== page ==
Food & Drink » Anthony Gismondi on Wine

Food wines you can drink

The best pairings on the planet



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A century ago riesling was the go-to wine adorning just about any table in the world where food and wine was served.

It's been a rough ride for the German grape since then but there is hope in 2013 that riesling has found new respect among chefs and diners who have come to accept its inherent qualities as perhaps the most versatile wine of all with food. Riesling is all about sugar, or lack of it.

When it is bone dry you can use it like a squeeze of lemon to freshen dishes. As the residual sugar increases, riesling can tame the spice/heat and smoke in dishes until it's in its sweetest incarnation, when it can work its magic on stone-fruit dessert dishes.

Practice pairings: St. Urbans-Hof Riesling 2010, Mosel-Saar-Ruwer Germany $20; Gunderloch Fritz's Riesling 2011, Rheinhessen $17

Pinot noir is another variety closely linked to its ability work with food. The temperamental grape is anything but after it's bottled. Bursting with ripe fruit and lower tannins, it is a poster child for food matching.

Cheese and pinot is a wondrous match, and the fruiter the pinot the better. In this case, it doesn't really matter if the cheese is young or old, or soft or hard.

Simplicity is the key to great pairings and with pinots, especially older French bottlings, it is the simple dishes that work best. Think roast veal loin, roast chicken, grilled lamb. It's also a great wine for mushroom dishes be they risotto or pasta. In fact any earthy, vegetable dish comes to life with a glass of pinot noir.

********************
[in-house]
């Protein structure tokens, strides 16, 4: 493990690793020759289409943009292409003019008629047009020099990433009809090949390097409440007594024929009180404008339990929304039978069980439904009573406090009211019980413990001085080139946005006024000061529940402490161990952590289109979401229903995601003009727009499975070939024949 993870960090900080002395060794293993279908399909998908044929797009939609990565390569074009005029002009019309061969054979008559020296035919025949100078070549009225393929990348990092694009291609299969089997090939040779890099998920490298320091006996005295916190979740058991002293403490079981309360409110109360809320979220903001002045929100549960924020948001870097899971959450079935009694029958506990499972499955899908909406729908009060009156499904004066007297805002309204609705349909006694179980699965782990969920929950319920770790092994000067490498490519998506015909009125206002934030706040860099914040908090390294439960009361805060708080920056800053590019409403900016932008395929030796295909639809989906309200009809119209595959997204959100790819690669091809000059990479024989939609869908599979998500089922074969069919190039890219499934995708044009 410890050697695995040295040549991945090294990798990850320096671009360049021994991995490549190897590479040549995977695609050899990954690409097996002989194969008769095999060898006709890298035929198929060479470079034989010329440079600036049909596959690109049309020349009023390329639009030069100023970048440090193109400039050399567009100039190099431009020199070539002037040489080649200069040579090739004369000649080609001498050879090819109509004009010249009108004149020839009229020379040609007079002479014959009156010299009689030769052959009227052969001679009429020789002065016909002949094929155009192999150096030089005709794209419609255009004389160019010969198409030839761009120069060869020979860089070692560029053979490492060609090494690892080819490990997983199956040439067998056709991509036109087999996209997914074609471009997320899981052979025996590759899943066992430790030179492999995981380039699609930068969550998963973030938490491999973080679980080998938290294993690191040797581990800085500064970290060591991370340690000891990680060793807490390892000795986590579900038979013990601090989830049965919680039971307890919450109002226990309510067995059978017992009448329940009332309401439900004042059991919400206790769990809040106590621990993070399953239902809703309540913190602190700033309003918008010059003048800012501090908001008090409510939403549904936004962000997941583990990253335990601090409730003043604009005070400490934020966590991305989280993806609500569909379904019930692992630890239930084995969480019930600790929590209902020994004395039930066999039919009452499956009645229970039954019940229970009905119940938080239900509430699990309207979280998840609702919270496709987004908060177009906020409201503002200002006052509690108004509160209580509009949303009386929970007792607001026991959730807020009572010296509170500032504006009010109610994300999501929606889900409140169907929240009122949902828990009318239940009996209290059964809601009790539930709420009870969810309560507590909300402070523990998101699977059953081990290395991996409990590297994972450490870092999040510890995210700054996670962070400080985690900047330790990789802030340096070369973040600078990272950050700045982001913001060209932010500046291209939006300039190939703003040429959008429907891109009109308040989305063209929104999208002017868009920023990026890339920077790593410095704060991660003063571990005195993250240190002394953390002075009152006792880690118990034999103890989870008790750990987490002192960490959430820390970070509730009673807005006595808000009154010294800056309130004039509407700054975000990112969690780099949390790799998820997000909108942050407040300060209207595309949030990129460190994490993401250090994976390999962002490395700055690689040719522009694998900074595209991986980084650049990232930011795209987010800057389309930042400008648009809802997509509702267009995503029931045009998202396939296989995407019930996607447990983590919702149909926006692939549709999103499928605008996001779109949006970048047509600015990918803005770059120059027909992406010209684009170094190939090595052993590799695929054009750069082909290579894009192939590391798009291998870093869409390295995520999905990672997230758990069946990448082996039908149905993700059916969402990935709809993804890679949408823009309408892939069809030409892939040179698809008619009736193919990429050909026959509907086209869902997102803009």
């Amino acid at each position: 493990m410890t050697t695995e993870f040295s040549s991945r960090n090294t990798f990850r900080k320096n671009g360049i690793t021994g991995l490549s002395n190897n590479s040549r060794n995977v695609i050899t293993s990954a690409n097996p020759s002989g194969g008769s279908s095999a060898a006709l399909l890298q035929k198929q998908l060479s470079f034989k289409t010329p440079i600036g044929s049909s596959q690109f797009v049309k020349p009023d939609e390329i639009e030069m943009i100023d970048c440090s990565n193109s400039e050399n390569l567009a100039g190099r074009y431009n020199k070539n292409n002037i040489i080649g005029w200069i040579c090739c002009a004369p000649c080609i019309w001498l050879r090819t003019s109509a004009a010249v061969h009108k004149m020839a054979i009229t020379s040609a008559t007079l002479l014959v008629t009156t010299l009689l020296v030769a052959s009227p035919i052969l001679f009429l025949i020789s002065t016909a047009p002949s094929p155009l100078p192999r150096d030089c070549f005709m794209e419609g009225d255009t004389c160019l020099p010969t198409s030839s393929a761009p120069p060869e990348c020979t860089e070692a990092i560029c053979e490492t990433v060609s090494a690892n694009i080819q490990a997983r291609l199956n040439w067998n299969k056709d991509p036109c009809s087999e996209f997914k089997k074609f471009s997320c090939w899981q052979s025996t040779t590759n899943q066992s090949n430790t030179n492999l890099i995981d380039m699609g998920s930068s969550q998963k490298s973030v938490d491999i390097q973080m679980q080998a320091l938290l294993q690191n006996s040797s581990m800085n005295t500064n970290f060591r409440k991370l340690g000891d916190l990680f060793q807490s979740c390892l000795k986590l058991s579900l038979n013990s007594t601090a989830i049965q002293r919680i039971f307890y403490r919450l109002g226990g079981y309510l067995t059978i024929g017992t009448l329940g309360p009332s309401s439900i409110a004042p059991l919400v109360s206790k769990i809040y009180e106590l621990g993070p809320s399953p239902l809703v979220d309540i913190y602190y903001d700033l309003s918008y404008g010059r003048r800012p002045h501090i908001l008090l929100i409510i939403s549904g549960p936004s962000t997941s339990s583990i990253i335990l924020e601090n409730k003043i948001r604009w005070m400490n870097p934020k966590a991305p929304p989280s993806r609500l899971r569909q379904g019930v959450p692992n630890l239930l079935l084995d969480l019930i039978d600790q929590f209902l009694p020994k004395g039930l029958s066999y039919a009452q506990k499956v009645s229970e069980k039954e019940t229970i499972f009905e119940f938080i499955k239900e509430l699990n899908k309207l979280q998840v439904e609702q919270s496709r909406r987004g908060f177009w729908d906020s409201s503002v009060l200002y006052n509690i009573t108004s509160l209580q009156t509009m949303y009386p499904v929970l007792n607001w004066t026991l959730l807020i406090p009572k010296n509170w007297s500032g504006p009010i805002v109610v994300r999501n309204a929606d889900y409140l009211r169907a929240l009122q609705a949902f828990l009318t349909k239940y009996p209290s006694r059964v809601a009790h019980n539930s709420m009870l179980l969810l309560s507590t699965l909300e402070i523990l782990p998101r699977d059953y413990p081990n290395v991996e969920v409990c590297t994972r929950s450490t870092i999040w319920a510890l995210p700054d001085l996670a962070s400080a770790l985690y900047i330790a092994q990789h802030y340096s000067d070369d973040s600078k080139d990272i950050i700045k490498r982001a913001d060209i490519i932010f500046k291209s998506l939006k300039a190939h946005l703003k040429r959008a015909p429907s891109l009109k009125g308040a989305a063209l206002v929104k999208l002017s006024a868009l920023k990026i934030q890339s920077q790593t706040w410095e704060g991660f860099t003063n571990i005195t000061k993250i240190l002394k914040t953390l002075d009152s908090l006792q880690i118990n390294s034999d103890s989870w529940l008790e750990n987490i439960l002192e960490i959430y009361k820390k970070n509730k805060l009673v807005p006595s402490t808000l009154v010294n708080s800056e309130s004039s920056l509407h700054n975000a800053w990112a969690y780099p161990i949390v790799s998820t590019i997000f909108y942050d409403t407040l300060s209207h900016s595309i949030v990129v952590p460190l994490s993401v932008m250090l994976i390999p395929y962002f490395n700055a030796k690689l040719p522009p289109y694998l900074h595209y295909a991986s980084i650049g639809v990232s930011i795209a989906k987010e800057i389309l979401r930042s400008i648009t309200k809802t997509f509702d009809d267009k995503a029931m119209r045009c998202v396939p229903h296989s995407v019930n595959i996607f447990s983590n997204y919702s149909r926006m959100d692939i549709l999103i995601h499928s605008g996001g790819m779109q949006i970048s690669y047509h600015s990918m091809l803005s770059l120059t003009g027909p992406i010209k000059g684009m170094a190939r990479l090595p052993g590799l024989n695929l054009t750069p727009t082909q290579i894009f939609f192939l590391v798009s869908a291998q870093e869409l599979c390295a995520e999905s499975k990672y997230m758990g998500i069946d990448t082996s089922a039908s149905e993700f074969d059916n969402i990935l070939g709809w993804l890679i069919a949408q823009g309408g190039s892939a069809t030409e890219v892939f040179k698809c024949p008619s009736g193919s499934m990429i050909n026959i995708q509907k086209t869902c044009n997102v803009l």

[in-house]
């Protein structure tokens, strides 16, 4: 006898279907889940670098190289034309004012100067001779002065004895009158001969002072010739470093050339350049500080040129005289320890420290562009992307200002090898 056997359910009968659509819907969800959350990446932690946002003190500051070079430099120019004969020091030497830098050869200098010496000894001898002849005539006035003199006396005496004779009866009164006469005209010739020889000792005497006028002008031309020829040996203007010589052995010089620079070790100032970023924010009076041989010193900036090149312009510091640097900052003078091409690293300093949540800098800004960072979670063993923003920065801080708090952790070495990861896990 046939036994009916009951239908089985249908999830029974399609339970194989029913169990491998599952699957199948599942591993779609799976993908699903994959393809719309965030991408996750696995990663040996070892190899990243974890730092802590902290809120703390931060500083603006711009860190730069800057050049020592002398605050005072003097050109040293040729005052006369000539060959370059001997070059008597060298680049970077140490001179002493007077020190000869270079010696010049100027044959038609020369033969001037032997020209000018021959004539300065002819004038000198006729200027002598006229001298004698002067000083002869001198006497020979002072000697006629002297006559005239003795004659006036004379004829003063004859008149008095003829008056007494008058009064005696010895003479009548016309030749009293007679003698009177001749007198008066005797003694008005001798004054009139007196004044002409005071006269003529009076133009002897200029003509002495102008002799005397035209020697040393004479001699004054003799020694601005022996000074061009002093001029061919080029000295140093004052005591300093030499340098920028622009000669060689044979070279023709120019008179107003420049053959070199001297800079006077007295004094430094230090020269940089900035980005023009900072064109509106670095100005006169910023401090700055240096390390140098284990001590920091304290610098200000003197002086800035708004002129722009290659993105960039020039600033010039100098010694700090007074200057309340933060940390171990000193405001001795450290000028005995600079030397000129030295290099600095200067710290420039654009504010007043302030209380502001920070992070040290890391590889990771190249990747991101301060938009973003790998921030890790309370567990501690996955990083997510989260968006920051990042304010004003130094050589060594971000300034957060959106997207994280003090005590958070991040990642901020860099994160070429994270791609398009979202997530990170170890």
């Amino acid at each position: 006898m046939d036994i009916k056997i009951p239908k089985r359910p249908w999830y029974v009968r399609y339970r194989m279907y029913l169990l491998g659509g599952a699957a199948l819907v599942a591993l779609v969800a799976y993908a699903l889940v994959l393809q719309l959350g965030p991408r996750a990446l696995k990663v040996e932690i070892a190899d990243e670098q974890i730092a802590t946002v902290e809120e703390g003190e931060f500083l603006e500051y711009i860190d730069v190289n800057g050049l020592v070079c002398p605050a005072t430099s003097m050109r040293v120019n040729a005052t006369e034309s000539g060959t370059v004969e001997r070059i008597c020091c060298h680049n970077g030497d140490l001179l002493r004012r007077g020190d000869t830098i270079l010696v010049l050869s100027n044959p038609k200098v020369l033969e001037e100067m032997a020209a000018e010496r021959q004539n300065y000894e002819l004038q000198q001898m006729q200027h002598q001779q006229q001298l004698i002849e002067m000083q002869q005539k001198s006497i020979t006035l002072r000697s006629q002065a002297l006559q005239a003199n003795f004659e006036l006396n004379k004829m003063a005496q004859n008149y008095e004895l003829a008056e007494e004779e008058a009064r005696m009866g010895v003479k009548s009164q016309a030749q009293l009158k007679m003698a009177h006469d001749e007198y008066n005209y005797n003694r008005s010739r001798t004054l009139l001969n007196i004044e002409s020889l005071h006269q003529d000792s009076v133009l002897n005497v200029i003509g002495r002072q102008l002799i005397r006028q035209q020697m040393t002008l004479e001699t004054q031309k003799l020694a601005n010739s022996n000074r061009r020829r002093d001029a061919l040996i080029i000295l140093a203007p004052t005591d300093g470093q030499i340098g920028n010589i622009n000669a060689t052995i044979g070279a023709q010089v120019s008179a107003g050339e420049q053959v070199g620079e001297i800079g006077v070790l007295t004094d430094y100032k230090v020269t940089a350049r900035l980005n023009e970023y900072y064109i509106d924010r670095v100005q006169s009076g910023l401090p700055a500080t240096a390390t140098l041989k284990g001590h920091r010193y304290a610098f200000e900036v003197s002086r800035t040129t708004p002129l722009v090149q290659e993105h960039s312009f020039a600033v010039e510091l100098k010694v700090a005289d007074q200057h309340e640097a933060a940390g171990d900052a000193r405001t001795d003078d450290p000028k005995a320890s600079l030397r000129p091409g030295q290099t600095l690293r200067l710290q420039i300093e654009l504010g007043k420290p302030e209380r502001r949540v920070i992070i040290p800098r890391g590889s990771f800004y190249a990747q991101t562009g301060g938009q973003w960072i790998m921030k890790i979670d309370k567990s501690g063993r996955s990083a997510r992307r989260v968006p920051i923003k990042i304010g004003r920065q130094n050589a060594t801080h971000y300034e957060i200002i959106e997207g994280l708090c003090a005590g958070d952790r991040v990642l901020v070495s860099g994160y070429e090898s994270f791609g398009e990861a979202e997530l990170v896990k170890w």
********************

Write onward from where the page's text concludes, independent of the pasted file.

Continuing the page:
Practice pairings: Mud House Pinot Noir 2010, Central Otago, New Zealand $23; Nk'Mip Pinot noir 2011, Okanagan Valley, B.C. $22

Syrah, or shiraz if you prefer, is an underrated food wine if you match the right syrah with the right dish. Little or no new oak is the key to allowing this big red to best express its origin and its big rich peppery, meaty flavours.

Fresh, earthy and fruity, with bits of pepper, they seem to blend effortlessly with comfort foods such as grilled or roasted lamb, beef and poultry, coq au vin, game, duck, pork or a variety of cheeses.

Shiraz is also a wine that can tame rusticity in a dish so think stews and cassoulet along with wild boar and or barbecue. The only caveat is spice. Be careful not to set off a spice war where the spice and the alcohol in the wine increase the heat or spice in the dish. This is where the fruit comes in. It can really help to balance the dish and increase the flavours for all.